ABD Condemns New Anti Roads Umbrella Group
"Bad for Safety, Bad for Communities, Bad for Britain"
The ABD today strongly condemned a new pressure group called Road Block, which has been set up as an umbrella organisation to co-ordinate anti road campaigners' efforts.
During the 1990's, anti roads campaigners brought a complete end to the building and upgrading of roads in Britain. Through skilful lobbying and PR, they managed to convince both main political parties to adopt a rigorously anti car stance — a position which turned out to be undeliverable in practice.
"This was a disaster for Britain," said the ABD's Nigel Humphries. "For ten years nothing happened except arguments -Britains transport infrastructure fell further behind other countries whilst councils focussed on making drivers unwelcome in a hundred different ways, ranging from reduced parking to traffic calming. Nothing was allowed that made life better for motorists."
This negative policy resulted in:
- No new trunk roads — increased congestion on existing motorways
- No bypasses — heavy traffic grinding through towns and villages
- No upgrades to main roads — more people killed in accidents due to heavy traffic loads on single carriageway A roads and poor quality dual carriageways
- No urban underpasses and relief roads — worsening urban congestion and mixing of traffic with pedestrians and cyclists to the detriment of all
The increased congestion that resulted from no projects being started for ten years was then used to blame motorists for using their cars too much, and hence to justify measures to actually make the roads worse on the basis that traffic would simply "disappear" if life were made unpleasant enough for drivers.
And disappear it did — onto the motorways and country roads as people moved out of the town centre for their living, work and leisure.
"All the roads protesters achieved was to make people more dependant on their cars by encouraging them to move to where the roads already existed, but public transport didn't," continued Humphries.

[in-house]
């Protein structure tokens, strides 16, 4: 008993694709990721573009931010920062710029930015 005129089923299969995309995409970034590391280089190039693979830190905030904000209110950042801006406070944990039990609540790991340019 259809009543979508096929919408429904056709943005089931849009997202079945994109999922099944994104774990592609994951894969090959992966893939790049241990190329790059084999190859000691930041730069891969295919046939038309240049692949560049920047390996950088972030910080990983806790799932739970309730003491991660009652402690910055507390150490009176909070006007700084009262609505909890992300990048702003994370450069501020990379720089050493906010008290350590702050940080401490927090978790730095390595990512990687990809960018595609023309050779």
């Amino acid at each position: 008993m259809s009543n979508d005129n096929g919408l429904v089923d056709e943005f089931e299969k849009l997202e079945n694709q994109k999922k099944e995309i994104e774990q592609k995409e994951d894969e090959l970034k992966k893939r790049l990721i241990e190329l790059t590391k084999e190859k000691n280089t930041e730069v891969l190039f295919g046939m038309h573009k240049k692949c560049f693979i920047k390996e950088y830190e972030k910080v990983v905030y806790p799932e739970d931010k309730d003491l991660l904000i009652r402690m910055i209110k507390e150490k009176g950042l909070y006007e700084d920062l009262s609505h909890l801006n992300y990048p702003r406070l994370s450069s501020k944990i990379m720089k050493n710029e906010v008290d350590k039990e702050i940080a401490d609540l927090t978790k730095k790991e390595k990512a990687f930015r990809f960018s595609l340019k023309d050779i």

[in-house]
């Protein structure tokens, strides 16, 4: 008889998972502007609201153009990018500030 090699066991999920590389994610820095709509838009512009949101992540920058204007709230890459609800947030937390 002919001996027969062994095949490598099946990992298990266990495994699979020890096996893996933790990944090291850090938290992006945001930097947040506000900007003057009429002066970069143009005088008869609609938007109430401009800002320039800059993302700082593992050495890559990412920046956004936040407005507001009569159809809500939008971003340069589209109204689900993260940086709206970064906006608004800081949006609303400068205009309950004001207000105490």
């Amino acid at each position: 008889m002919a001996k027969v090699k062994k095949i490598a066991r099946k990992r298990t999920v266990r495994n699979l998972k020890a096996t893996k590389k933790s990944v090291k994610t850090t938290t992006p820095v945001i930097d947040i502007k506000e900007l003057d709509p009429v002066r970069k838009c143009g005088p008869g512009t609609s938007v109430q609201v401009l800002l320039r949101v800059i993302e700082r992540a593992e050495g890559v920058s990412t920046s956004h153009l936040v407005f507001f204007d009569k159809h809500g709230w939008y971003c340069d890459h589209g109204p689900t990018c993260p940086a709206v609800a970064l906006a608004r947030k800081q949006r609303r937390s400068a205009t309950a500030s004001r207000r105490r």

Now, sense has begun to prevail, and, finally, roadbuilding is back on the agenda (though there is a long way to go!).
- Some new motorways have been built and are planned — albeit tolled, which is not ideal
- New dual carriageways like the A120 in Essex have transformed journeys for thousands of people whilst improving the lot of people living in communities on the old road, and improving safety
- New graded junctions have appeared on the A1 (North East) and A45 (West Mids), taking away serious accident blackspots and saving lives
- New bypasses have finally been built around some of the communities that have campaigned for them for 40 years
"We must not let Road Block return us to the dark ages," concluded Humphries. "Britain has been strangled enough by these people. We need better facilities for everyone — drivers, cyclists, pedestrians, bus and rail passengers. And we need good planning to help people live nearer their places of work, and so reduce the demand on the transport system as a whole. Above all, we need an end to the nonsensical ideas of the anti roads lobby."